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I am a reader The Lamoille Stories is available at bookstores throughout the country, or online from Northshire Book Store. I am a retailer You may order the book from the Ingram Book Company at full trade discount. It is fully returnable. If you do not have an account with Ingram you may contact the author via email at firstname.lastname@example.org, or by phone at (802)-482-3287. I am a reviewer or media reporter Please contact the author via email at email@example.com, or by phone at (802)-482-3287.
—Howard Frank Mosher, author of Disappearances, Mary Blythe, and On Kingdom Mountain Every year on the Fourth of July, Jeeter’s wife Lou struts in the town parade wearing suspenders made of jumper cables with a tow chain around her waist. Those in the know—which means everyone in town—chuckle at Lou’s silent commentary on her husband’s skill as an automotive mechanic. But Jeeter has a different perspective: “That’s my wife right there,” he tells a stranger. “She knows cars.” Author Bill Schubart brings to life the friends and characters of his native Lamoille County, where in the late 1950s and early 1960s, life was lived close to the earth and often against the grain. Schubart’s collection of twenty-two stories captures Vermont …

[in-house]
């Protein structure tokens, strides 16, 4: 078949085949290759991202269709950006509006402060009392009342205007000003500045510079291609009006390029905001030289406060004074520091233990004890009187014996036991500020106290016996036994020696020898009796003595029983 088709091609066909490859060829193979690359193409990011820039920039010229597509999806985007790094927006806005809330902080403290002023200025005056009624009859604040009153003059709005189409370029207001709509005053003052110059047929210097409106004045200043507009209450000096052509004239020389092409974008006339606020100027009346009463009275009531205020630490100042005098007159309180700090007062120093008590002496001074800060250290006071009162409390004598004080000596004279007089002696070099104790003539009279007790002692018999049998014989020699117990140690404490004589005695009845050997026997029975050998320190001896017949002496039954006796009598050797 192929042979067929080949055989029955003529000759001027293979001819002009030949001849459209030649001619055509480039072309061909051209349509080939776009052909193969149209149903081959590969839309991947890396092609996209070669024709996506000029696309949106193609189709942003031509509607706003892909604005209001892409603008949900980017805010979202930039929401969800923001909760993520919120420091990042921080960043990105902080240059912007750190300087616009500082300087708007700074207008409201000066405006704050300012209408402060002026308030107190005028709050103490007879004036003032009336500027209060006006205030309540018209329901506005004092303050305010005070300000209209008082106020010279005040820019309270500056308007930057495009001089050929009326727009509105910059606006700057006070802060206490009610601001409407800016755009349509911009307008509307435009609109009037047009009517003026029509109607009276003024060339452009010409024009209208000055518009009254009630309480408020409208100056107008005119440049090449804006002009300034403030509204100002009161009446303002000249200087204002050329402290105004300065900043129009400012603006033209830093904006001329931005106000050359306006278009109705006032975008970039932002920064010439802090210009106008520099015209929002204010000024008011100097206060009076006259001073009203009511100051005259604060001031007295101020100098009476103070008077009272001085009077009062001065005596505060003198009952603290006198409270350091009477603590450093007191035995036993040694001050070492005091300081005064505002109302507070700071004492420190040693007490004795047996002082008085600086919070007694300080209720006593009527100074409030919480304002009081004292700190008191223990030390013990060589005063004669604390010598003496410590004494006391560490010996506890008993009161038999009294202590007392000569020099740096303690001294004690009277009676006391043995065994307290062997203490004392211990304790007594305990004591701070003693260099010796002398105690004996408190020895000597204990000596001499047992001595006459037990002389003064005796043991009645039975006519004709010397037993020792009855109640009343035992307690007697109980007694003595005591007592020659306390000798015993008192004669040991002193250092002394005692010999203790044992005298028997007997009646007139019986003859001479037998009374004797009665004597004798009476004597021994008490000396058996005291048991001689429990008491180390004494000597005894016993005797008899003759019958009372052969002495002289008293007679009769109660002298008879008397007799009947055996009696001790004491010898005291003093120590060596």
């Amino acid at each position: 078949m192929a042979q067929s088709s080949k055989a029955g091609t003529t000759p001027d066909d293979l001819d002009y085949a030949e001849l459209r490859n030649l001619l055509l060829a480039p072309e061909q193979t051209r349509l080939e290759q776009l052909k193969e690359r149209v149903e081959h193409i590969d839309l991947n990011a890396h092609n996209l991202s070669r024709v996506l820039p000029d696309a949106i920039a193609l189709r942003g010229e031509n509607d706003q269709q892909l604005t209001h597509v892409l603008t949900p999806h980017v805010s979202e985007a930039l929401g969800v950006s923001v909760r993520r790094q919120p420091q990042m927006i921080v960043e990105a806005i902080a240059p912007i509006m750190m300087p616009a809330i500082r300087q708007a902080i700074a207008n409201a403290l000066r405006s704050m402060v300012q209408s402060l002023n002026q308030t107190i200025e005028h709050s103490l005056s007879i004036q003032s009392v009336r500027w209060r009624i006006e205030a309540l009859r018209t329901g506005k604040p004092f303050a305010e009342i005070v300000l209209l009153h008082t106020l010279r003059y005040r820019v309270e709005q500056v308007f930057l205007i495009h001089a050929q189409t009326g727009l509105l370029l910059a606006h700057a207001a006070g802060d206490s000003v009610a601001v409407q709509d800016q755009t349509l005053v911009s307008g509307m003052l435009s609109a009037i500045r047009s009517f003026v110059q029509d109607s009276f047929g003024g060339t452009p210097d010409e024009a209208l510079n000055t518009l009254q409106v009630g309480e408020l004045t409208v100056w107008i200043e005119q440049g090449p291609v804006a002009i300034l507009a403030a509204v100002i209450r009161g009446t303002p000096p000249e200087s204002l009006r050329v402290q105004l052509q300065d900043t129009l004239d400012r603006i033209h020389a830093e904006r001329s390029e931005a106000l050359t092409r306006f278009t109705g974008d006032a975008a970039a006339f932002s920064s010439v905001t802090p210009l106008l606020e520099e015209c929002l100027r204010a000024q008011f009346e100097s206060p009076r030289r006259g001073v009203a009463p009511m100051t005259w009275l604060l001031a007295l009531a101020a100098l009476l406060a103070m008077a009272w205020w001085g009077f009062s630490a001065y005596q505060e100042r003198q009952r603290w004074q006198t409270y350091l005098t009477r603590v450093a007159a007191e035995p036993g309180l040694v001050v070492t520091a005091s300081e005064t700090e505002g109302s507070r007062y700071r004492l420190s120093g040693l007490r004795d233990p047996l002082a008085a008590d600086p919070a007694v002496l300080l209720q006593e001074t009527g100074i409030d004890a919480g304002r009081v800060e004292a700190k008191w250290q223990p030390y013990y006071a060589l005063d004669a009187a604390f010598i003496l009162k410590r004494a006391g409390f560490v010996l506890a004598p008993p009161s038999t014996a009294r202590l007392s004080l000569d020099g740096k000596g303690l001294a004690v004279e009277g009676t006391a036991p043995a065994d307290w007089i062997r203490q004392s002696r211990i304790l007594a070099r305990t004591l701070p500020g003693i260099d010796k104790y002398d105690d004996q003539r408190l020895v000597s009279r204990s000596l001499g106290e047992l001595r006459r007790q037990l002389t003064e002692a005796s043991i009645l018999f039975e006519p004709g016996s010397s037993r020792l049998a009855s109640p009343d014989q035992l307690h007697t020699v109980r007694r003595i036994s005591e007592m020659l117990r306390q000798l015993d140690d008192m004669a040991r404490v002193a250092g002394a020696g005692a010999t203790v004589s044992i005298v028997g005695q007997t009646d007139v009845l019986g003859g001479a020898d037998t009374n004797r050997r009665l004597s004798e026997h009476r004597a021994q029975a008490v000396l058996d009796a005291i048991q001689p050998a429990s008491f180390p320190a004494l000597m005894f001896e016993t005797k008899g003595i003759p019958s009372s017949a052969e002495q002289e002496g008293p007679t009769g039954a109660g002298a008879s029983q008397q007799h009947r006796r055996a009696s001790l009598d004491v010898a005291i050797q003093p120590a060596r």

To varying degrees, the needs of a society are met by three de facto socio-economic resources: private sector goods and services, government services and not-for-profit organizations. I say “organized” only to highlight the fact that so much of what makes small-scale communities in Vermont and elsewhere function is a persistent sense of “the common good” and individual empathy and initiative that keeps neighbor looking after neighbor in ways that blessedly defy organization. Each of these three sectors is highly nuanced with many extrinsic crossover points. The current federal administration’s decision to include funding of religious organizations is an example of how these boundaries can intersperse. It is not, however, the purpose of this paper to analyze these nuances, but rather …